Hajj is the last of the Five Pillars. It refers to the pilgrimage to Mecca, Saudi Arabia, taken by Muslims once per year if a person has the capability and can afford it. Mecca is one of the holiest Muslim places in Saudi Arabia. They travel to see and touch the Ka’bah. It is believed to be the House of God, and Muslims worldwide face it during prayer. Bhatti (2018) asserts that millions of Muslims get the opportunity to offer this virtuous act annually. It is believed that Allah forgives the sins of a person if they perform Hajj with sincerity and devotion. Should a Muslim die before performing Hajj when they were supposed to, arrangements must be made by their heirs on their behalf to achieve a pious act subject to rewards during Judgment Day.
In summing up, the Five Pillars of Islam are central when it comes to the duty of a Muslim to worship God. In other words, they are the backbone of the faith of the Muslims. They help guide the faith of the believers of the Islamic religion into servitude of God and a life of devotion. Each of the Five Pillars of Islam has been carried out since Muhammad brought them back to the Muslims very many years ago. On top of that, despite the significant diversity when it comes to the day-to-day practices of those who believe in the Islamic religion, the Five Pillars of Islam have remained central and collective denominator, the five obligatory and essential practices that are both accepted and followed by all Muslims across the globe.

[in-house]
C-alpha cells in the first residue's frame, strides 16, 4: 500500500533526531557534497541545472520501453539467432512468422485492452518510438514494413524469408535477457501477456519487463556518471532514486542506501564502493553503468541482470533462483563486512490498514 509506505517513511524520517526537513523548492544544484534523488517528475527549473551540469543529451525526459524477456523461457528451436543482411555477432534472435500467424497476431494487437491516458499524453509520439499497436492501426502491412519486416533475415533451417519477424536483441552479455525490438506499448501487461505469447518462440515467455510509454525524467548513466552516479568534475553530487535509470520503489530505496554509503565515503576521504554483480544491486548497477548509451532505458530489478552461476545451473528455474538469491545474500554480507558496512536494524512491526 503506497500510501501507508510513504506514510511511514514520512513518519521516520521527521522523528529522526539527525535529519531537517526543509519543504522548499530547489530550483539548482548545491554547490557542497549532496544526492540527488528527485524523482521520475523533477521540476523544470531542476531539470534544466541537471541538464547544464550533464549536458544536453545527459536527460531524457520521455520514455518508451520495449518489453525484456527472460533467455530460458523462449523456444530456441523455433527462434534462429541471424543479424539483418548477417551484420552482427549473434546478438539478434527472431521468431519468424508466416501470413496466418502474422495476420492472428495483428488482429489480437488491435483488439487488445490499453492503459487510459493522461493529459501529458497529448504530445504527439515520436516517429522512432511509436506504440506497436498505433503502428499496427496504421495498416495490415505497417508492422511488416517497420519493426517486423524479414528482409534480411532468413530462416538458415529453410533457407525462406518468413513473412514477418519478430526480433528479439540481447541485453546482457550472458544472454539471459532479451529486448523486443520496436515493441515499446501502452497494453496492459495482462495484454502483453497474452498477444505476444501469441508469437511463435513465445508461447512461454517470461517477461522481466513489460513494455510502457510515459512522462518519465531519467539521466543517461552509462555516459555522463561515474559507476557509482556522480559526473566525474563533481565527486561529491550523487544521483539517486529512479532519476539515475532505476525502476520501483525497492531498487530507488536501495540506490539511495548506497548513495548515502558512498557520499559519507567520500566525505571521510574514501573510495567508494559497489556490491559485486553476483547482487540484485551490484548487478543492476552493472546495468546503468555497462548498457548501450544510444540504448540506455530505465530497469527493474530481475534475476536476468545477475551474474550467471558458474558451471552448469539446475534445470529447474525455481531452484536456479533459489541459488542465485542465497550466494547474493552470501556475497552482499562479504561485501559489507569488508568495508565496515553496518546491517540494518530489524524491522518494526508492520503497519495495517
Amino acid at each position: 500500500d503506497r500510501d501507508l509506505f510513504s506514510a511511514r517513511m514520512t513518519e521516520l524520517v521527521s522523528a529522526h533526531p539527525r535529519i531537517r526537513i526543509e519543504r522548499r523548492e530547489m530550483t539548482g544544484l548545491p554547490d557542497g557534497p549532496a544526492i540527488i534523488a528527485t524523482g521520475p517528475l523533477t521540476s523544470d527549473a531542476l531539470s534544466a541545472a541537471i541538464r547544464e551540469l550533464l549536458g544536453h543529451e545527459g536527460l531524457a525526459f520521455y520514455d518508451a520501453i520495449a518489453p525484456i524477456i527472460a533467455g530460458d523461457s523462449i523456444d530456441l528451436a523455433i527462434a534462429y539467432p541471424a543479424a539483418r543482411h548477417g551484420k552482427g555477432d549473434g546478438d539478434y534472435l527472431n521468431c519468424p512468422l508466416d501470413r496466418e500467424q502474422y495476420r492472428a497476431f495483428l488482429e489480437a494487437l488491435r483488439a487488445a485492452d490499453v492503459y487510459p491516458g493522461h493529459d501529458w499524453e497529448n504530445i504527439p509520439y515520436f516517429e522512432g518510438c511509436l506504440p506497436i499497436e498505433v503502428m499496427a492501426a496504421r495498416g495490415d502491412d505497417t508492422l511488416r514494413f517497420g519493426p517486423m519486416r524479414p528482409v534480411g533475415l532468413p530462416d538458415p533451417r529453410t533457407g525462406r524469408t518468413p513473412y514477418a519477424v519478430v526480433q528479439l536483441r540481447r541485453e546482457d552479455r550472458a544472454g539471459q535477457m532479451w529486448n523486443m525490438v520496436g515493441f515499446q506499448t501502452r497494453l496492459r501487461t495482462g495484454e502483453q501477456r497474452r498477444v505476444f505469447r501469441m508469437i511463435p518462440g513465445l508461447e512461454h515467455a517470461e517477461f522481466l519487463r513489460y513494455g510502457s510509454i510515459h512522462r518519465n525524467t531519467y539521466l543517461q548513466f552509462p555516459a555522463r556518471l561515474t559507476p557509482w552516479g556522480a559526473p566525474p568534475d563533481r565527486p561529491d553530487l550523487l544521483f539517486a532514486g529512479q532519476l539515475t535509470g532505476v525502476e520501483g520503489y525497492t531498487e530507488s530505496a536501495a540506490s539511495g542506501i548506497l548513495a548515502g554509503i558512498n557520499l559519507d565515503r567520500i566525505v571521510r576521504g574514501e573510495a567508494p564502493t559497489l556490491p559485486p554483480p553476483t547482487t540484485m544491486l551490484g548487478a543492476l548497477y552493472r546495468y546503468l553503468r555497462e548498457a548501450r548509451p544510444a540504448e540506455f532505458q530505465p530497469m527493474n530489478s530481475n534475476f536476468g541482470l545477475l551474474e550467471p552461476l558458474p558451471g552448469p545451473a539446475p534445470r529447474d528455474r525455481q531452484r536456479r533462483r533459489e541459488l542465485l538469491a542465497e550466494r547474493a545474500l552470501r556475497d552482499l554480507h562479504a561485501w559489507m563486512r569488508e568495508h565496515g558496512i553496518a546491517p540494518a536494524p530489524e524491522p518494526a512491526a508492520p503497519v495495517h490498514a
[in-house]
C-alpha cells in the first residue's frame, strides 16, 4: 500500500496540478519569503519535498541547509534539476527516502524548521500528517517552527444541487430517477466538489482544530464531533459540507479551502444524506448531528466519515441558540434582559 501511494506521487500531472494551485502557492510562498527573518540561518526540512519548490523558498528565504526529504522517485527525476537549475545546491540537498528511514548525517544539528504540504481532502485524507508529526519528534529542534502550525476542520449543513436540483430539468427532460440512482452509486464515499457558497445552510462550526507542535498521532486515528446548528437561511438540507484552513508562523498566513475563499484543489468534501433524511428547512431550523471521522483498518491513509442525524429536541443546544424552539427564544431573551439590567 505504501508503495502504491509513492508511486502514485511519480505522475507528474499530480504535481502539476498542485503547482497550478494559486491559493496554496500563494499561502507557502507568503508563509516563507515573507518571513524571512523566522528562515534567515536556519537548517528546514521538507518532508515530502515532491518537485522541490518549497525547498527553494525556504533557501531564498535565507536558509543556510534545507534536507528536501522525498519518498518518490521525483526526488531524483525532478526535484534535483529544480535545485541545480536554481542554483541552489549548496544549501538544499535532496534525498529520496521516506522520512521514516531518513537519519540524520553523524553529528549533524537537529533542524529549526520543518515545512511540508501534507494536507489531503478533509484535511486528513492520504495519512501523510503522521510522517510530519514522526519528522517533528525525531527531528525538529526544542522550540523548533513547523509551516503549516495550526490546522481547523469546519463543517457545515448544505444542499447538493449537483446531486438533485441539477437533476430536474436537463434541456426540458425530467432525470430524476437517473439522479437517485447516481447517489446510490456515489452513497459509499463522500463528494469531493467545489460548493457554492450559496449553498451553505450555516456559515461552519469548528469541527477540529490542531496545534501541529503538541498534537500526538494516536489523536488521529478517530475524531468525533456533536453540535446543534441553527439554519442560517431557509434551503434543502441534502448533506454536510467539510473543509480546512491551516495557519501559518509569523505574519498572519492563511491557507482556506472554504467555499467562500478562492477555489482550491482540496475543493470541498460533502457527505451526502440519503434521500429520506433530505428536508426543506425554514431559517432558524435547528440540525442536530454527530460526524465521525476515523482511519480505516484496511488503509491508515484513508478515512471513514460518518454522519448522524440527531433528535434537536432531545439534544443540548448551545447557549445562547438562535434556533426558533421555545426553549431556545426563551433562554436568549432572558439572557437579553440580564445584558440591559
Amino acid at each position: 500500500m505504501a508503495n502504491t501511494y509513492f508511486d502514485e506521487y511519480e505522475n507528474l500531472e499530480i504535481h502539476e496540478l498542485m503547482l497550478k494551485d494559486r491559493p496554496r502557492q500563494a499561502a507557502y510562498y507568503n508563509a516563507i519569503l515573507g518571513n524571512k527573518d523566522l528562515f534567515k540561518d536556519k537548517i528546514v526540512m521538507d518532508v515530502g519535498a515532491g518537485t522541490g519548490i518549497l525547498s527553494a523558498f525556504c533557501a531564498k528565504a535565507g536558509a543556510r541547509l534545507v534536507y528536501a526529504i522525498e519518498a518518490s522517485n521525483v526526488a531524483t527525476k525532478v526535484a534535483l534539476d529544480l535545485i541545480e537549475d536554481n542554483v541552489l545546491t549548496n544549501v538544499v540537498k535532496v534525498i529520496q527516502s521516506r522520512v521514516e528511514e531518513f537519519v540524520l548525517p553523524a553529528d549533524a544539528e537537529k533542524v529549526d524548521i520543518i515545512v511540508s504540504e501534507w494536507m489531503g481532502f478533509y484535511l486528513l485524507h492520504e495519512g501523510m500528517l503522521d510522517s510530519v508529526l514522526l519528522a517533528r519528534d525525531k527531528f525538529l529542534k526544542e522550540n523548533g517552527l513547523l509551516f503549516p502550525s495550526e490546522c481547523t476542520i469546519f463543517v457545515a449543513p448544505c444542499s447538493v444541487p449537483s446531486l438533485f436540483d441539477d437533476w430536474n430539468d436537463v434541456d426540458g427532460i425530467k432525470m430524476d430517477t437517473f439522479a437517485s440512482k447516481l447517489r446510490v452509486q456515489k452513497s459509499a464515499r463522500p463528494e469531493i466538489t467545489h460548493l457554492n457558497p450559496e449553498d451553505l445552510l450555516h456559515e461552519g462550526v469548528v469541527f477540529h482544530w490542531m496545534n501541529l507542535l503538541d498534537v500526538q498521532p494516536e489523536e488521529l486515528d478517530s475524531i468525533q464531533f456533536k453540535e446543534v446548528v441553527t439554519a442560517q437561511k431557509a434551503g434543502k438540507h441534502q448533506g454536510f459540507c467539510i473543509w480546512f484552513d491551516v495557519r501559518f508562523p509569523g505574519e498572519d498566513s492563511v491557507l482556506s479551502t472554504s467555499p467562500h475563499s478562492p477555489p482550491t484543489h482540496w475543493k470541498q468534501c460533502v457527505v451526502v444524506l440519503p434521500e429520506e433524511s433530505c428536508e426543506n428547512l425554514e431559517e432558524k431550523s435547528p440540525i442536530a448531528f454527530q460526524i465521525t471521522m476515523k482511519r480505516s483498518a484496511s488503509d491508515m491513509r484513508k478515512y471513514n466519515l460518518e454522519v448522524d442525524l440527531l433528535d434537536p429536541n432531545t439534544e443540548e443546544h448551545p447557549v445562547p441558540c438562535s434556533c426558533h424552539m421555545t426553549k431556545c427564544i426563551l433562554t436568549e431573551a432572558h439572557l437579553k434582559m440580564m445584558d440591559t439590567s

Bhatti, Z. (2018). Multimedia Based Learning and Virtual Tour For Performing Hajj. Journal of Information & Communication Technology (JICT), 12(1), 6.
Dadach, Z. E. (2020). The Foundation of Islam.
Hermaini, H., Zaenal, M. H., & Ismail, A. G. (2017, September). Strategic Role of Zakat in Disadvantaged Regions of Indonesia: Results From Survey 2016. In Conference-Puskas BAZNAS.
Ibrahim, I. A. (2017). What are the Five pillars of Islam.
Jamal, I. H., Junaidi, J., Ghazali, N. M., Mohd, R. A., Khassim, N. A. M., Ibrahim, N., … & Salam, R. A. (2017). Classification of hadith fi’li in Sahih Al-Bukhari based on contextual understanding of the pillars of Islam. Advanced Science Letters, 23(5), 4681-4685.
Zailani, S. A. M., Omar, N. A., Mustapha, A., & Rahim, M. H. A. (2018). Fasting ontology in pillars of Islam. Indonesian Journal of Electrical Engineering and Computer Science, 12(2), 562-569.